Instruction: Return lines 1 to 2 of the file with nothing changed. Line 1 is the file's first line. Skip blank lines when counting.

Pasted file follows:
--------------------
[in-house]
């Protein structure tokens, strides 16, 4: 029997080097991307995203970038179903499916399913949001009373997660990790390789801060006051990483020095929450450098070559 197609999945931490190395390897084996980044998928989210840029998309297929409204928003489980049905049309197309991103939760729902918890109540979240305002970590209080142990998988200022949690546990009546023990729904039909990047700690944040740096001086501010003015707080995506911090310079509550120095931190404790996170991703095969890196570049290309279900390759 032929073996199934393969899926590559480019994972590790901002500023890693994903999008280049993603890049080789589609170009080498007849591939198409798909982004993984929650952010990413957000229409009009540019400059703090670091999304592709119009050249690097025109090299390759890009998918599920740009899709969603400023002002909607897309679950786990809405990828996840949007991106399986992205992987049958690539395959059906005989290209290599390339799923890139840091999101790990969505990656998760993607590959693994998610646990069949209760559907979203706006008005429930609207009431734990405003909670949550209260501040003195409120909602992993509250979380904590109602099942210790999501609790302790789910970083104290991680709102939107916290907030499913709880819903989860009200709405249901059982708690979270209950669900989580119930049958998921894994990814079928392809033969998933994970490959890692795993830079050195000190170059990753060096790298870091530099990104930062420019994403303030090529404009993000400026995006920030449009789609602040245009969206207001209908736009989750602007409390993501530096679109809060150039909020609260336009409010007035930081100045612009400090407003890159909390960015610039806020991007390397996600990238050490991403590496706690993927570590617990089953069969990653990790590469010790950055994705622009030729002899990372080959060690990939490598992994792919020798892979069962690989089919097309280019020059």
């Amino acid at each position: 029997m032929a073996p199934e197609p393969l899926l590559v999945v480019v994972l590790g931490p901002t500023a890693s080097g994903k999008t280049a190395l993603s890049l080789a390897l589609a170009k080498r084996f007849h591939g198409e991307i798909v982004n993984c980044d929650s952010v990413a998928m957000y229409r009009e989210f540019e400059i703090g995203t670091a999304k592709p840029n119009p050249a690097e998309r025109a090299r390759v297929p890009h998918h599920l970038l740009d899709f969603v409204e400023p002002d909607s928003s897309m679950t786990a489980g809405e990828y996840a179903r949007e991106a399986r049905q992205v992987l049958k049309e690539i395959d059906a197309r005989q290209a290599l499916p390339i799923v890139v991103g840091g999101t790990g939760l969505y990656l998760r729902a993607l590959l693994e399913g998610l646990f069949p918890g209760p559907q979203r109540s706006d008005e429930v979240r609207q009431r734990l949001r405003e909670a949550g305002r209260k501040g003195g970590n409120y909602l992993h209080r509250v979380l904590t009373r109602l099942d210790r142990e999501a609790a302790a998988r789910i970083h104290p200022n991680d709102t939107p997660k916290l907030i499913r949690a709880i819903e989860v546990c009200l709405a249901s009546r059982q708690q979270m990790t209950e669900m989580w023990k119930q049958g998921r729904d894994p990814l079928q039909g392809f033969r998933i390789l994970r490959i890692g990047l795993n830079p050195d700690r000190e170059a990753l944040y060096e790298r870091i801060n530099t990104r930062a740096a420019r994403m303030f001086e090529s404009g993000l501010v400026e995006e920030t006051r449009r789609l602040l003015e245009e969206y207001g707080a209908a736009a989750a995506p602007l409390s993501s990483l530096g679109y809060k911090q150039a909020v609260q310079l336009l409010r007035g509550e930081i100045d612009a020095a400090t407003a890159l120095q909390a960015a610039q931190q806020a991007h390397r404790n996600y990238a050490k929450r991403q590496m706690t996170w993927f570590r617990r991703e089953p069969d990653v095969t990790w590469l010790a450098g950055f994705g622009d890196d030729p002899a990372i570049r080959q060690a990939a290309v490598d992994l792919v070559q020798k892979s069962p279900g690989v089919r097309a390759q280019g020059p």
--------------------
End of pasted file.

[in-house]
């Protein structure tokens, strides 16, 4: 029997080097991307995203970038179903499916399913949001009373997660990790390789801060006051990483020095929450450098070559 197609999945931490190395390897084996980044998928989210840029998309297929409204928003489980049905049309197309991103939760729902918890109540979240305002970590209080142990998988200022949690546990009546023990729904039909990047700690944040740096001086501010003015707080995506911090310079509550120095931190404790996170991703095969890196570049290309279900390759 032929073996199934393969899926590559480019994972590790901002500023890693994903999008280049993603890049080789589609170009080498007849591939198409798909982004993984929650952010990413957000229409009009540019400059703090670091999304592709119009050249690097025109090299390759890009998918599920740009899709969603400023002002909607897309679950786990809405990828996840949007991106399986992205992987049958690539395959059906005989290209290599390339799923890139840091999101790990969505990656998760993607590959693994998610646990069949209760559907979203706006008005429930609207009431734990405003909670949550209260501040003195409120909602992993509250979380904590109602099942210790999501609790302790789910970083104290991680709102939107916290907030499913709880819903989860009200709405249901059982708690979270209950669900989580119930049958998921894994990814079928392809033969998933994970490959890692795993830079050195000190170059990753060096790298870091530099990104930062420019994403303030090529404009993000400026995006920030449009789609602040245009969206207001209908736009989750602007409390993501530096679109809060150039909020609260336009409010007035930081100045612009400090407003890159909390960015610039806020991007390397996600990238050490991403590496706690993927570590617990089953069969990653990790590469010790950055994705622009030729002899990372080959060690990939490598992994792919020798892979069962690989089919097309280019020059």